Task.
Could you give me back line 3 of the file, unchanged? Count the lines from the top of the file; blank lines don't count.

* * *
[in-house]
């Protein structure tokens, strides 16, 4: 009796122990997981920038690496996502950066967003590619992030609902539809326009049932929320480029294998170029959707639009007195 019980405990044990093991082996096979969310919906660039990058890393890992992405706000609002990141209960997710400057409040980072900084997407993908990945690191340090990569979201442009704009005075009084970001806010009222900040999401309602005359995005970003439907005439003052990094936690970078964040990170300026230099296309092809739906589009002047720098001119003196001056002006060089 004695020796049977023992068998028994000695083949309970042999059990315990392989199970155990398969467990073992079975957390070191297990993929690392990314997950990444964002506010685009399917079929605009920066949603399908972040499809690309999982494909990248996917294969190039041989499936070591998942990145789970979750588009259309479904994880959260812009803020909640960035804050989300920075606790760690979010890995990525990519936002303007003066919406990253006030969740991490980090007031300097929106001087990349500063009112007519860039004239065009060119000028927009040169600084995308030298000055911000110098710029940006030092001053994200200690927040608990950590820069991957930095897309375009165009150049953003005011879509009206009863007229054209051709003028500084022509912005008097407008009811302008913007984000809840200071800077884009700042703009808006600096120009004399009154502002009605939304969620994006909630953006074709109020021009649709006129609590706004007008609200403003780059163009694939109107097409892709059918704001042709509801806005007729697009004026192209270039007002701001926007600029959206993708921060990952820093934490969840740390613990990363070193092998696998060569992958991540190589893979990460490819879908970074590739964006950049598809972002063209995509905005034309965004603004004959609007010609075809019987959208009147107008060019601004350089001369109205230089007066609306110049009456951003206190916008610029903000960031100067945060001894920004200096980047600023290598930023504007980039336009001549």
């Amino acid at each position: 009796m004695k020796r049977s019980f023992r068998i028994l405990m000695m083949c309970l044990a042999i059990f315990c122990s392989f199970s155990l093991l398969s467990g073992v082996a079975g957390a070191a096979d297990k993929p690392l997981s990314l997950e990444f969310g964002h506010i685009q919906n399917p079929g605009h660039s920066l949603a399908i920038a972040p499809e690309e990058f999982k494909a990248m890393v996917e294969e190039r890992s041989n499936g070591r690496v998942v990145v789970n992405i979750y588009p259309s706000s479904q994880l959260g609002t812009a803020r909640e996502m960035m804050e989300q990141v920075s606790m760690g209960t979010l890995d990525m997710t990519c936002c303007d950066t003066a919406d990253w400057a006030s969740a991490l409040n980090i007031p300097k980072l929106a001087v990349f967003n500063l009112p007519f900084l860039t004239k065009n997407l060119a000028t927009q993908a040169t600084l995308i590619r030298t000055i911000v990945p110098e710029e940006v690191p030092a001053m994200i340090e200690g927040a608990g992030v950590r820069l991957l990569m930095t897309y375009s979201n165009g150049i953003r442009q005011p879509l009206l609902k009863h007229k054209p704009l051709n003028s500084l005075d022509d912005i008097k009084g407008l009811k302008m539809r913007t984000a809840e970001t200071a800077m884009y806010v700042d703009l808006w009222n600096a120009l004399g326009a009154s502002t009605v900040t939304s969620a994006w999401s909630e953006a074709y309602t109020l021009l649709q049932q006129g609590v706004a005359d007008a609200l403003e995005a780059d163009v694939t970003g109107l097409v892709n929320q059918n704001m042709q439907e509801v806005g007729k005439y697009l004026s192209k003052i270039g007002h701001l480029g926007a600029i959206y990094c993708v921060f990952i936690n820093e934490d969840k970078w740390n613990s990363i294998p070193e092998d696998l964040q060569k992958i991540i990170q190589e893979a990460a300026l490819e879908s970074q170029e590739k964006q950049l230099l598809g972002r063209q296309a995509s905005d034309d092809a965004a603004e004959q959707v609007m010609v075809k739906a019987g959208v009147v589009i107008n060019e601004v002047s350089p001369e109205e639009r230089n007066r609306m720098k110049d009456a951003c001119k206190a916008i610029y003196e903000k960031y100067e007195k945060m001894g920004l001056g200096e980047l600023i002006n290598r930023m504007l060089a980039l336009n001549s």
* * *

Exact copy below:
């Amino acid at each position: 009796m004695k020796r049977s019980f023992r068998i028994l405990m000695m083949c309970l044990a042999i059990f315990c122990s392989f199970s155990l093991l398969s467990g073992v082996a079975g957390a070191a096979d297990k993929p690392l997981s990314l997950e990444f969310g964002h506010i685009q919906n399917p079929g605009h660039s920066l949603a399908i920038a972040p499809e690309e990058f999982k494909a990248m890393v996917e294969e190039r890992s041989n499936g070591r690496v998942v990145v789970n992405i979750y588009p259309s706000s479904q994880l959260g609002t812009a803020r909640e996502m960035m804050e989300q990141v920075s606790m760690g209960t979010l890995d990525m997710t990519c936002c303007d950066t003066a919406d990253w400057a006030s969740a991490l409040n980090i007031p300097k980072l929106a001087v990349f967003n500063l009112p007519f900084l860039t004239k065009n997407l060119a000028t927009q993908a040169t600084l995308i590619r030298t000055i911000v990945p110098e710029e940006v690191p030092a001053m994200i340090e200690g927040a608990g992030v950590r820069l991957l990569m930095t897309y375009s979201n165009g150049i953003r442009q005011p879509l009206l609902k009863h007229k054209p704009l051709n003028s500084l005075d022509d912005i008097k009084g407008l009811k302008m539809r913007t984000a809840e970001t200071a800077m884009y806010v700042d703009l808006w009222n600096a120009l004399g326009a009154s502002t009605v900040t939304s969620a994006w999401s909630e953006a074709y309602t109020l021009l649709q049932q006129g609590v706004a005359d007008a609200l403003e995005a780059d163009v694939t970003g109107l097409v892709n929320q059918n704001m042709q439907e509801v806005g007729k005439y697009l004026s192209k003052i270039g007002h701001l480029g926007a600029i959206y990094c993708v921060f990952i936690n820093e934490d969840k970078w740390n613990s990363i294998p070193e092998d696998l964040q060569k992958i991540i990170q190589e893979a990460a300026l490819e879908s970074q170029e590739k964006q950049l230099l598809g972002r063209q296309a995509s905005d034309d092809a965004a603004e004959q959707v609007m010609v075809k739906a019987g959208v009147v589009i107008n060019e601004v002047s350089p001369e109205e639009r230089n007066r609306m720098k110049d009456a951003c001119k206190a916008i610029y003196e903000k960031y100067e007195k945060m001894g920004l001056g200096e980047l600023i002006n290598r930023m504007l060089a980039l336009n001549s």